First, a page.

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Why publishers need widgets

ivan pope
Whether you call them apps, gadgets, widgets or snippets, the "portable content format" is becoming "the revolutionary cadre of the internet", according to Ivan Pope, CEO and founder of Snipperoo, speaking at an AOP forum on widgets on 22 November.

AdSense was the original, innovative widget - a customisable box, providing targeted ads built around anyone's site content. In this example, there are three players to be considered:

  • Maker/publisher (in this case - Google)
  • User (reader of blog/website)
  • Person who hosts widget (blog/website owner)

It is through widgetisation that YouTube has become the standard online video platform - allowing anyone to embed videos on their own sites/blogs - "people encounter these things in the raw, then go back to the source" observed Pope. According to Richard Waterworth of ITV, the Google-owned video site is now "the platform for educating people online."

Pope emphasised that we must distinguish between public and private widgets:

  • Private - homepages - iGoogle/Netvibes etc - RSS feeds / weather / games etc.
  • Public - the 'bumper stickers' people add to their blogs / personalise their social network pages etc.

Widgets are a means for publishers "to access social networks... To aggregate, you must disaggregate - breaking up your content into smaller parts - this is where the web is going."

However, Pope advised publishers: "Don't start with the thought 'I want to make a Facebook app' - make it available to as many platforms as possible, then let the hive mind decide... The idea of the internet as controlled by a single entity is over."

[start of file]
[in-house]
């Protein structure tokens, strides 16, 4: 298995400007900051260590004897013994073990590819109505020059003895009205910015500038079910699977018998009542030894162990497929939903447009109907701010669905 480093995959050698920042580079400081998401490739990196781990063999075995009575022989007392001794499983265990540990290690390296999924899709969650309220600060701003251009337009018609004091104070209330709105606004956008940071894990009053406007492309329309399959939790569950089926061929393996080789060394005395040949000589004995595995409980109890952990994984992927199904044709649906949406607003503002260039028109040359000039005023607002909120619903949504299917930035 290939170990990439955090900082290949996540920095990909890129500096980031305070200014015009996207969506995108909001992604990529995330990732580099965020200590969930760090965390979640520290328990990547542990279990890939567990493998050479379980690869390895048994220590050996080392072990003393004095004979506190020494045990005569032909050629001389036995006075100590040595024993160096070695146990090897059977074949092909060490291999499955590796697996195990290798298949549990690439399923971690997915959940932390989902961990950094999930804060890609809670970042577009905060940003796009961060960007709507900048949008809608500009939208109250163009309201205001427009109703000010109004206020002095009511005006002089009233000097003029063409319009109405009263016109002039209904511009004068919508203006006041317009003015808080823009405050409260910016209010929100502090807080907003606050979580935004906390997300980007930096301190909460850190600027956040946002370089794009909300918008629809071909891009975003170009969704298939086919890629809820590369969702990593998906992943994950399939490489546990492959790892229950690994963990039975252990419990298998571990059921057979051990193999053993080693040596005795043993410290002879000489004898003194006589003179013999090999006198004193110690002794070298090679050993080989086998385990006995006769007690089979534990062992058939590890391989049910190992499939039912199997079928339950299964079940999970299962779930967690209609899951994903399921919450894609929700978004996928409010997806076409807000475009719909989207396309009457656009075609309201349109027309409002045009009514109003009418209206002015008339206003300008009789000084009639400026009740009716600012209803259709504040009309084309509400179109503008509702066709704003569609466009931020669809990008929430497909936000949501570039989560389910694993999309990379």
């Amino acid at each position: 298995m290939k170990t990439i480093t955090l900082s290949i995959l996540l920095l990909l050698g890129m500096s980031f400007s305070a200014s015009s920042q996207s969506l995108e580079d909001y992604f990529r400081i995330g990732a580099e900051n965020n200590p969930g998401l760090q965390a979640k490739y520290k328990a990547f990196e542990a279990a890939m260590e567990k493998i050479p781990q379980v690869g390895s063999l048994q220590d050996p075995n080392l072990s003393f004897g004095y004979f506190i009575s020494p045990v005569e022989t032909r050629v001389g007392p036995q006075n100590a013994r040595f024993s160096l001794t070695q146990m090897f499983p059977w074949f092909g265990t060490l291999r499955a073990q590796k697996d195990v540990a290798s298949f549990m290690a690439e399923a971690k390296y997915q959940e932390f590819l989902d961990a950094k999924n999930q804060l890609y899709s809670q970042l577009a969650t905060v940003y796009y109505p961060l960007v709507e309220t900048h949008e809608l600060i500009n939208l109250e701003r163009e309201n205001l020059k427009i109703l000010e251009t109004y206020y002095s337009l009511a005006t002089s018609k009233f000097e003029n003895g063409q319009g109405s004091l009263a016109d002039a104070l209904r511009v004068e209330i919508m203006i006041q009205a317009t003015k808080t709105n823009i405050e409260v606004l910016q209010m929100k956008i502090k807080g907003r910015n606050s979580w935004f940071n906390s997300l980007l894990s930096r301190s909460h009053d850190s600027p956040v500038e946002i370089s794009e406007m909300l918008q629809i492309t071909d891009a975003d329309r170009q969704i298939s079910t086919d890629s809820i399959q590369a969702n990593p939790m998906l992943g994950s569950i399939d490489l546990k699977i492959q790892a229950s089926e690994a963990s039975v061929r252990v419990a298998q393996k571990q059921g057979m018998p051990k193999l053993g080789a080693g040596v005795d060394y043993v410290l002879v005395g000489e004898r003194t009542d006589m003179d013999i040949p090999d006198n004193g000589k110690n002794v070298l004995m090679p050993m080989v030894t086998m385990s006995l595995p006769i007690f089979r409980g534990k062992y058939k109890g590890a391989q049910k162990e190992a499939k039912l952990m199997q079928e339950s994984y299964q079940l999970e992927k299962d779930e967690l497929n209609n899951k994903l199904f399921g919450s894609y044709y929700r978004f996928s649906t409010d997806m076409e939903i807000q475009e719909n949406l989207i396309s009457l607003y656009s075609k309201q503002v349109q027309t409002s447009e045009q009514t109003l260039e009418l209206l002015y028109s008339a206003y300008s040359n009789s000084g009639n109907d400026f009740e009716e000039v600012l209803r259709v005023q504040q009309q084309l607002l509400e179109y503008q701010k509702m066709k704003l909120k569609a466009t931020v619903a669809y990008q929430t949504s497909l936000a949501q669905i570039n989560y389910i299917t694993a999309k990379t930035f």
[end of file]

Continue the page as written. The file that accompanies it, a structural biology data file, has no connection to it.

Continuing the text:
richard waterworth
Richard Waterworth, brand controller of ITV Consumer, gave a case study into how ITV had used a Facebook profile page, and accompanying 'sexual preference match' app, to engage readers for its racy blog adaptation The Secret Diary of a Call Girl. Citing research showing that the most involved TV viewers (or 'pioneering fanatics') may also be classed as signicant influencers for marketing, ITV put widgets to work to "empower them to recommend content".

As many as 48 per cent of 12-25 year-olds in the US learn about new TV programmes via social networks and blogs, according to research cited by Waterworth. The power of personal recommendation (and by implication, the inherently personal nature of such blogs and networks) cannot be under-estimated.

The widget-based campaign built momentum for Call Girl, before press and above-the-line advertising had even begun. As Waterworth pointed out: "widgets provide a way for broadcasters to reward and engage the most involved audience members, empowering them to recomment content."

fergus burns
Fergus Burns, founder and CEO of Nooked, and recent winner of 'overall net visionary 2007' award by the Irish Internet Association, spoke of widgets, and in particular, RSS as: "the building blocks of web 2.0". Pointing out that eBay gets a significant amount of traffic from its feeds, Burns pointed to the dramatic effect RSS can have on search rankings (and added that SEO agencies are now also picking up on this.)

Providing some examples of publishers making effective commercial use of feeds, Burns showed the example of a Forbes feed, produced in conjunction with WidgetBox, and sponsored by Visa, and a branded NetVibes page from Channel 4. Burns emphasized to the AOP audience thatNetVibes is "actively looking" for more partners to offer branded pages for its 10m-odd users.

Nooked had developed a Facebook app. for Channel 4's Big Brother, which got 20 thousand sign-ups in 19 days, and provided a significant lift to Channel 4 website traffic. C4 is set to launch another app, for FilmFour, for which the "structured format of its information" is ideally suited. On Facebook (if not all social networks) said Burns, it's all about "engaging people to communicate with their friends".

rss logo
"Widgets are all about experimentation" said Burns, urging publishers: "Get an RSS strategy - don't just 'get the ugly orange button up there'."

OpenSocial will grow out of the already-established Google Gadgets, to produce a universal standard for widgets. He predicted: "Facebook will join OpenSocial - they stand to lose a lot more if don't join than if they do."

mike butcher conf07
The forum was moderated by Mike Butcher, editor of TechCrunch UK.

Speaker presentations from the forum are available for members todownload here.

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